Dissociable onset of cognitive and motivational dysfunctions following neonatal lesions of the ventral hippocampus in rats

Behav Neurosci. 2008 Jun;122(3):629-42. doi: 10.1037/0735-7044.122.3.629.


This research examined cognitive and motivational processes at different developmental stages in rats with neonatal ventral hippocampus (VH) lesions, an approach used to model schizophrenia. In Experiment 1, performance in a T-maze alternation task was assessed on postnatal days (PNDs) 22 and 23. VH-lesioned rats displayed a severe deficit relative to controls. In Experiment 2, behaviorally naive rats were tested for spontaneous alternation at PND 29. Alternation was intact in VH-lesioned rats only when successive alternations were separated by >5 s. In Experiment 3, motivation was tested in a cost-benefit T-maze task and in a saccharine-water preference test. Between PNDs 22-37, behaviorally naive rats with neonatal VH lesions displayed weaker saccharine preference than controls, but the 2 groups did not differ on the cost-benefit task. At adulthood, between PNDs 56-72, the difference on saccharine preference persisted and an impairment on the cost-benefit task emerged. Overall, these results suggest that working memory deficits observed at the weaning stage were not secondary to spontaneous alternation or motivation dysfunctions.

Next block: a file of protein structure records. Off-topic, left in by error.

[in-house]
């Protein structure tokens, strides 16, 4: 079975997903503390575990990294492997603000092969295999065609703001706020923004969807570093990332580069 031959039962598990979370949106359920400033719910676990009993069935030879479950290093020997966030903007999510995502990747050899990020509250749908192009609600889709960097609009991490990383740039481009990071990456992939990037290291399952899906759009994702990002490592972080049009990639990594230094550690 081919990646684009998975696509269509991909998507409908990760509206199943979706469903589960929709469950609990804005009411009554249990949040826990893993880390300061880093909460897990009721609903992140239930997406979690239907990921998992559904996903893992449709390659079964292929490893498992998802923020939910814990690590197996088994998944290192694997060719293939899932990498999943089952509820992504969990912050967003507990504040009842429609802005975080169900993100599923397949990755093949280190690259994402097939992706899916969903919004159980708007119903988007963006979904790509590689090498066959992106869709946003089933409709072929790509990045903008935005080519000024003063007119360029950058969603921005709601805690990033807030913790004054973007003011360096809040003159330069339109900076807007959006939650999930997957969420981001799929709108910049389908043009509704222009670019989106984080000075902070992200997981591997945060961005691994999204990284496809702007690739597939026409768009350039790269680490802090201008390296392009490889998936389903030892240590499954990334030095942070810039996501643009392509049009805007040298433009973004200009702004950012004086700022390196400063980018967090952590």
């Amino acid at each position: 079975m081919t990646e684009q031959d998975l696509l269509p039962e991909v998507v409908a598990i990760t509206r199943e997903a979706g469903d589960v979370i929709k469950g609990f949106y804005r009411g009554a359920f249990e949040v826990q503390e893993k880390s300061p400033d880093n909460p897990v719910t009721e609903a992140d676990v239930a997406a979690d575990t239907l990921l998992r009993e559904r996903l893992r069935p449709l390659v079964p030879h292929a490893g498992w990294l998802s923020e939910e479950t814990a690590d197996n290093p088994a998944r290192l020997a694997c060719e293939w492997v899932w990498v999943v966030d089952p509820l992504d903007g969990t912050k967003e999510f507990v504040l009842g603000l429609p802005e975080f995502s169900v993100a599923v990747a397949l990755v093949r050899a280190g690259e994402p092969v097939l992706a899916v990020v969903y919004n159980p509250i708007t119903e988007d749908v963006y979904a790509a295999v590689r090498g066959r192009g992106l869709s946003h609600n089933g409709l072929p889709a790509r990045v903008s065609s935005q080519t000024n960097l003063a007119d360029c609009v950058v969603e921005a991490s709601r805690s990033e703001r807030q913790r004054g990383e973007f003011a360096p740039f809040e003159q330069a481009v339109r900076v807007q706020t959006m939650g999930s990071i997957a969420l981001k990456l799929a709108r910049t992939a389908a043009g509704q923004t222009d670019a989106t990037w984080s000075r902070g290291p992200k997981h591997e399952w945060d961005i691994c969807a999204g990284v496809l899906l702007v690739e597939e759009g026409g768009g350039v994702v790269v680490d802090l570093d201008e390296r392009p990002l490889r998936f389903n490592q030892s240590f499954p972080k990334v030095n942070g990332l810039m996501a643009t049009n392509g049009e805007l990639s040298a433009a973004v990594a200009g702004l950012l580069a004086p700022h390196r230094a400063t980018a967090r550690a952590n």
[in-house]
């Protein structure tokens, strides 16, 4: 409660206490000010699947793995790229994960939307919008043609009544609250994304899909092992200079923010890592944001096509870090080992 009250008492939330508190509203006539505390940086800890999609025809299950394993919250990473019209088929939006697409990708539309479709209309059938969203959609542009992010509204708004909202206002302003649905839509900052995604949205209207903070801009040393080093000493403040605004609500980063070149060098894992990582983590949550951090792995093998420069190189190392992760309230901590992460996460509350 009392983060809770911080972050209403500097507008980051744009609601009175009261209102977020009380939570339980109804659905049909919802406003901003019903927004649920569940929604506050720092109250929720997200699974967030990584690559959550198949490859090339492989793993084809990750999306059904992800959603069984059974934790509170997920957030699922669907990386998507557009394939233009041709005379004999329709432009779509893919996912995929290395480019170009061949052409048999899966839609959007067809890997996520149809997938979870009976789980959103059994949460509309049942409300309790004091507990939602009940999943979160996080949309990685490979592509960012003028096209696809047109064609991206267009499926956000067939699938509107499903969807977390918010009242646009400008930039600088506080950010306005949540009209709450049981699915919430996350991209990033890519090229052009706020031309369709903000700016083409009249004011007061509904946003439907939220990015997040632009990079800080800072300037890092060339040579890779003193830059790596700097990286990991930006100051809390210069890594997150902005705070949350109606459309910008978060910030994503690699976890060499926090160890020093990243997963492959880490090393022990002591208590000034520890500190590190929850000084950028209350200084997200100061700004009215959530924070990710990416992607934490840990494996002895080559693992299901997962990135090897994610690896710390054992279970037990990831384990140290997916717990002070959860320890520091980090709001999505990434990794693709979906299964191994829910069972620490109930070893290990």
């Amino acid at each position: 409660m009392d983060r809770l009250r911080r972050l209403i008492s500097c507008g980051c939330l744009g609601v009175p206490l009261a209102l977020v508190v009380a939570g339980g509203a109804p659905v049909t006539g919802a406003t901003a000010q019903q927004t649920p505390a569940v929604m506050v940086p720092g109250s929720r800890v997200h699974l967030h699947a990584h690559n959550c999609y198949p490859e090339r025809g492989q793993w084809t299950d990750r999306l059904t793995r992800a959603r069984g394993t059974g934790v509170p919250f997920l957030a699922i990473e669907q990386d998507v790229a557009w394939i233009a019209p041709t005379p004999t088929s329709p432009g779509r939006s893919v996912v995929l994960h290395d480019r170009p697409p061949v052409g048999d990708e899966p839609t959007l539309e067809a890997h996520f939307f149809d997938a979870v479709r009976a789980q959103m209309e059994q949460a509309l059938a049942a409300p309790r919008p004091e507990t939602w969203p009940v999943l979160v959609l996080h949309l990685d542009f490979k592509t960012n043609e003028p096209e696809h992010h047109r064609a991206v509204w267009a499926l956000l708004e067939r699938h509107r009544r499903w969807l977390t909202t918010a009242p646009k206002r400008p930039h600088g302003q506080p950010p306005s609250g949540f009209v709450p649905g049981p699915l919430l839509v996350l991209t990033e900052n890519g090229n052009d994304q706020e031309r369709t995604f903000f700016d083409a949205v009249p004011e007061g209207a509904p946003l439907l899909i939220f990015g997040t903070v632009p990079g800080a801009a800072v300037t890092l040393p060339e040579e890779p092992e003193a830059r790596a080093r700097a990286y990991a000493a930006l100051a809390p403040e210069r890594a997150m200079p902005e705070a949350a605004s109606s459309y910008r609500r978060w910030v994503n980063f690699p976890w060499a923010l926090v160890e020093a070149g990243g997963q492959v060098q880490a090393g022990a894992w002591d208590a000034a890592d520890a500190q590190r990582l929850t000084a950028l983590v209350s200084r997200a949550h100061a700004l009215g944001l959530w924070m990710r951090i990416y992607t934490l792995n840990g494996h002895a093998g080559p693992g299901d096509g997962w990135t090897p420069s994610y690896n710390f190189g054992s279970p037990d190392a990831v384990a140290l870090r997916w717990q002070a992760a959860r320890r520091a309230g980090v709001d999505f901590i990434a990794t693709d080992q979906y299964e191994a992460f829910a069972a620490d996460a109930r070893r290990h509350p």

Publication types

  • Research Support, Non-U.S. Gov't

MeSH terms

  • Age Factors
  • Analysis of Variance
  • Animals
  • Animals, Newborn
  • Choice Behavior / physiology
  • Cognition Disorders / pathology*
  • Cognition Disorders / physiopathology*
  • Female
  • Hippocampus / growth & development
  • Hippocampus / injuries*
  • Male
  • Maze Learning
  • Motivation*
  • Pregnancy
  • Rats
  • Rats, Sprague-Dawley
  • Reaction Time / physiology
  • Reinforcement, Psychology